Stakeholder engagement includes all processes that aim to engage relevant interest groups for the sound protection and fair use of natural resources. In the water context, a variety of actors take decisions or are impacted by them. Developing stakeholder engagement processes fosters a common understanding of complex water resource issues in order to agree on solutions and support their implementation. Stakeholder engagement can take various forms and take place on local, national, and transboundary scales. Stakeholder engagement is achieved through different mechanisms, some of which need to be institutionalised, while others are more informal.
The programme promotes stakeholder engagement at national (e.g. National Policy Dialogues) and local (river basin) levels. The EU4Environment Water and Data programme applies two main approaches used by EU Member States and formalised in the EU Water Framework Directive:
- Institutionalisation of River Basin Councils to engage water management institutions, local authorities and water users.
- Information and public consultation: regular targeted dialogue and awareness-raising activities with local residents and stakeholders who have different levels of knowledge, engagement and interests.
In Georgia, there is yet no institutionalised body such as a River Basin Council to drive stakeholder engagement processes in the river basin. The EU-funded programme promotes the development and further institutionalisation of River Basin Councils meetings. The programme also supports capacity building of Georgian stakeholders in the Rioni and Enguri river basins to agree together on the necessary measures to achieve a good quality of water and avoid its depletion.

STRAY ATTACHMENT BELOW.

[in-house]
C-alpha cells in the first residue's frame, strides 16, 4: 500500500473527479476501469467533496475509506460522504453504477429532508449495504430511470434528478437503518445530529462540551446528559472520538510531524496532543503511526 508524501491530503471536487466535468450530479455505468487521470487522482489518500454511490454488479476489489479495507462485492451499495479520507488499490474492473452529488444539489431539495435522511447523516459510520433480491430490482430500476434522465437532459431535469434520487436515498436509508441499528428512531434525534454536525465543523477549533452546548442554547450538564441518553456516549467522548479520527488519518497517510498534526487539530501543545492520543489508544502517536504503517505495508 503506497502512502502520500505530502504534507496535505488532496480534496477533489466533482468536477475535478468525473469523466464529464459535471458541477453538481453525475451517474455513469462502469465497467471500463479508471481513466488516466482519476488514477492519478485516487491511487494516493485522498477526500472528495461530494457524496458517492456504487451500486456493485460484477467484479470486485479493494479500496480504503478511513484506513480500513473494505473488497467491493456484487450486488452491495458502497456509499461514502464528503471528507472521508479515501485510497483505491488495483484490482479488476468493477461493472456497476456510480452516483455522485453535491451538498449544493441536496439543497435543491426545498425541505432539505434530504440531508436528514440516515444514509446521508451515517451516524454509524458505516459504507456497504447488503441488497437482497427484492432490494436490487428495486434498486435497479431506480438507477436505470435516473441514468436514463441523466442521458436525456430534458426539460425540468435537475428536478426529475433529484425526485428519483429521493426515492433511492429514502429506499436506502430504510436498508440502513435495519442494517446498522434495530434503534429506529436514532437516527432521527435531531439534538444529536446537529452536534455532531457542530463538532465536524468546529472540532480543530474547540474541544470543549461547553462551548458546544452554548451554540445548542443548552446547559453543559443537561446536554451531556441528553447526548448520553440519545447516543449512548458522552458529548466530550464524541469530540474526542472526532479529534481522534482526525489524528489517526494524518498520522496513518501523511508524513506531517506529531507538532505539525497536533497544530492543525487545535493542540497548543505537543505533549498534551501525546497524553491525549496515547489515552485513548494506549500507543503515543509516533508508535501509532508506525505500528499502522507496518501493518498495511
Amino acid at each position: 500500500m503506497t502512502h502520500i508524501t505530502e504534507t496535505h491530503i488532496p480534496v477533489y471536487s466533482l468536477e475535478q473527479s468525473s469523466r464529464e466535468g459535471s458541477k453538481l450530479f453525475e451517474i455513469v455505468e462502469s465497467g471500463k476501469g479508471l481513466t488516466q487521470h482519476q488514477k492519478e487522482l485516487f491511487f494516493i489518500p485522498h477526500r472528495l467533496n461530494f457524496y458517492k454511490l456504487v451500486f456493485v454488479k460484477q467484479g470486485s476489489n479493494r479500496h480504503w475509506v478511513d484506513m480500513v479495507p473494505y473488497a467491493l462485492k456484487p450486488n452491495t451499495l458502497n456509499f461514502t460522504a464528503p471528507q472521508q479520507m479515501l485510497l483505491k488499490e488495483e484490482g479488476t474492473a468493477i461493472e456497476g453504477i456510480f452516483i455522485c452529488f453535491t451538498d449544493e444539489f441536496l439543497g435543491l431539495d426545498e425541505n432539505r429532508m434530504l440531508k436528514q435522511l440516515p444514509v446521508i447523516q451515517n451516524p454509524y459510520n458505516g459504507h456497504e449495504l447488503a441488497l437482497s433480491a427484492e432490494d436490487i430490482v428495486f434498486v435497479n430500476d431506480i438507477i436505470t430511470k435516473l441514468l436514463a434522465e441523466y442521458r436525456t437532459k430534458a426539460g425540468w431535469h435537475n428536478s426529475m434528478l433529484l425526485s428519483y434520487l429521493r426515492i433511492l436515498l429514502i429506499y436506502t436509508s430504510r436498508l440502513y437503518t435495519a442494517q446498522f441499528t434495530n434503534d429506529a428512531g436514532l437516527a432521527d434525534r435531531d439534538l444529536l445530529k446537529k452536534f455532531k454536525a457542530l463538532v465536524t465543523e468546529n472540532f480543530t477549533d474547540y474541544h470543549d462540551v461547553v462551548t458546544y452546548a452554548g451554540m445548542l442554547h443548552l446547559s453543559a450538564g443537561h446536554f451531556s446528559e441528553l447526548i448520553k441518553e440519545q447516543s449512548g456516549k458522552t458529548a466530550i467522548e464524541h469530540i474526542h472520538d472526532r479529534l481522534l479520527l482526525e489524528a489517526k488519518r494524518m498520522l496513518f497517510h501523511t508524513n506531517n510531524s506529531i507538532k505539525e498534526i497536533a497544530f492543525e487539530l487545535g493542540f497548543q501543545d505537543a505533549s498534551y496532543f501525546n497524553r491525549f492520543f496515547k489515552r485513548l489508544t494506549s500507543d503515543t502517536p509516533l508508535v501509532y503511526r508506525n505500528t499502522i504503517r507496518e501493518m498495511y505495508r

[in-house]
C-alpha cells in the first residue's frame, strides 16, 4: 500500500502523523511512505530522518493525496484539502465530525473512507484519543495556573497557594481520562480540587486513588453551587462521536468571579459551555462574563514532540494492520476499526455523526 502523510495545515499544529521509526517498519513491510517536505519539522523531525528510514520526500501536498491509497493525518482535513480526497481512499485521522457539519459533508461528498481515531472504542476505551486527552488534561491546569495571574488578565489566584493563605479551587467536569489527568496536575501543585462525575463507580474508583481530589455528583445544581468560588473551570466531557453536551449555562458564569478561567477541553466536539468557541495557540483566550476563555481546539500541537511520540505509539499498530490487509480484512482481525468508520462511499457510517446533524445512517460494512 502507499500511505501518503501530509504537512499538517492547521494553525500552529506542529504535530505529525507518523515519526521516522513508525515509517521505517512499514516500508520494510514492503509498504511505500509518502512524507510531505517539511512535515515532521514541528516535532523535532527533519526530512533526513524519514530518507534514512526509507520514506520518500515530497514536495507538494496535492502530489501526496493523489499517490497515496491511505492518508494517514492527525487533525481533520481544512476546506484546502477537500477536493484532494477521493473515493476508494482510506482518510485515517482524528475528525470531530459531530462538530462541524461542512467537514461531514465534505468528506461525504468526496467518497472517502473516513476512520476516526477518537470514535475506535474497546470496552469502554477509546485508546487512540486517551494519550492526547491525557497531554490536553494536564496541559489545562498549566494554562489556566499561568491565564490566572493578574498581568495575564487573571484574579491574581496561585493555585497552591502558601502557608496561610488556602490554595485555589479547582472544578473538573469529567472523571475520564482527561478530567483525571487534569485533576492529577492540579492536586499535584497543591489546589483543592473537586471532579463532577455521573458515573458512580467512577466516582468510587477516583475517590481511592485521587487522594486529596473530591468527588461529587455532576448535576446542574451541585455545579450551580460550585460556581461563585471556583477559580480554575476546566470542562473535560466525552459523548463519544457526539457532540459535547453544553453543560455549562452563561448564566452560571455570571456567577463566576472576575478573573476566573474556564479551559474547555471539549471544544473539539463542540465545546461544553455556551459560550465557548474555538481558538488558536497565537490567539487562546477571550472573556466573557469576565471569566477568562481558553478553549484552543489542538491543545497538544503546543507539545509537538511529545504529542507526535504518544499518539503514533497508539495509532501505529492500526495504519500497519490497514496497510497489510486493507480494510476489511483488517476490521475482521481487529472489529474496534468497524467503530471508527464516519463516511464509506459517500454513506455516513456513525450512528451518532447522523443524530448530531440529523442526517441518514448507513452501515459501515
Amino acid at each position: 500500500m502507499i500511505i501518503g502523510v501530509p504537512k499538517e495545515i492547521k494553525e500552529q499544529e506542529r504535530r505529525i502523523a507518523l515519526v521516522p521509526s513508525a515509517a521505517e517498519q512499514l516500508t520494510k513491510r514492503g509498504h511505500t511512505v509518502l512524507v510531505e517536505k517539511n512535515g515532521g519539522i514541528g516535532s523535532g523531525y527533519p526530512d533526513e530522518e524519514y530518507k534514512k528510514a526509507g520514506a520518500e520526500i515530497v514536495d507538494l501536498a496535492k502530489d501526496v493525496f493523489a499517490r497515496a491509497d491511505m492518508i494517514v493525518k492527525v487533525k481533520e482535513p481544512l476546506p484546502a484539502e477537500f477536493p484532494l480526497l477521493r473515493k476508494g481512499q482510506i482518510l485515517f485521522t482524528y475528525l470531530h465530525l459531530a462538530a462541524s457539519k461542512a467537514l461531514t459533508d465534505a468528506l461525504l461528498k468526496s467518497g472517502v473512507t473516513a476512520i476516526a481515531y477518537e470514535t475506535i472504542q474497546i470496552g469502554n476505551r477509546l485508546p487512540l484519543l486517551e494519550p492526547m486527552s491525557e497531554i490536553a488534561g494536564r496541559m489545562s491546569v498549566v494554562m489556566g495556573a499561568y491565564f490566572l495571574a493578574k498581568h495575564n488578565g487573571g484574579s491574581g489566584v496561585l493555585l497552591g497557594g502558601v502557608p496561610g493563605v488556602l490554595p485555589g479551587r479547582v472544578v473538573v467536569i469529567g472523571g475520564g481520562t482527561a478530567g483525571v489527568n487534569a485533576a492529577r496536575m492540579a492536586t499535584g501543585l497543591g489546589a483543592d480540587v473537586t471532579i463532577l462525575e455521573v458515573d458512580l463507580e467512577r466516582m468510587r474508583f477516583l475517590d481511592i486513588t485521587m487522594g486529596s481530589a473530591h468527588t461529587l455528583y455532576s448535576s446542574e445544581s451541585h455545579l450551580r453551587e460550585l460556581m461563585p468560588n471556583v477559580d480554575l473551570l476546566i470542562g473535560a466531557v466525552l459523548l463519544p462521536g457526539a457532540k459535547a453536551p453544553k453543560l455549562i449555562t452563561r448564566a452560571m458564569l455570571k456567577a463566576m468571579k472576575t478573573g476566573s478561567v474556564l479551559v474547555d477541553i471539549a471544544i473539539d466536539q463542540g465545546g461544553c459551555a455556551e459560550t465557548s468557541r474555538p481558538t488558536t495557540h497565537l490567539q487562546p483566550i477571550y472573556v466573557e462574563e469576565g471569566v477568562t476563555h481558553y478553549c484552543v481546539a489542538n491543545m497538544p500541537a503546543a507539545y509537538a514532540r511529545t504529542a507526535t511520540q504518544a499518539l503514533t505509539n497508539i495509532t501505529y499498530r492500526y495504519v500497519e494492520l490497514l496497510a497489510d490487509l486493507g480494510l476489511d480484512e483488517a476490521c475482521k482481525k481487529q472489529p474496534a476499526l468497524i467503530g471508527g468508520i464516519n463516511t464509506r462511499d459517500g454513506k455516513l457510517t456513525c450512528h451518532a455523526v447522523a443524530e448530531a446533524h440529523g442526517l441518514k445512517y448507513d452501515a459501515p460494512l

UNECE and OECD
(National Policy Dialogues)
International Office for Water
(Basin councils and awareness-raising)
River basin organisations (sometimes called councils, committees, etc.) are institutional established bodies responsible for overseeing the development and management of water resources at the river basin level. They are usually, but not always, formal legal bodies. In some cases, less formal arrangements are also in place. Their role is to formulate and monitor medium- to long-term plans for water resources management in the basin. They may help mobilise financial resources to implement the necessary measures to harmonize actions taken by the different actors in the river basin, and may resolve conflicts. They also keep basin stakeholders and decision-makers involved and well informed.
Together with “information” and “active engagement”, they constitute the three forms of “public participation” as defined in article 14 of the EU Water Framework Directive. Consultation is a step above sharing information: it means enabling a dialogue with water stakeholders and users, collecting their feedback in the process of the river basin management development plan and taking them into account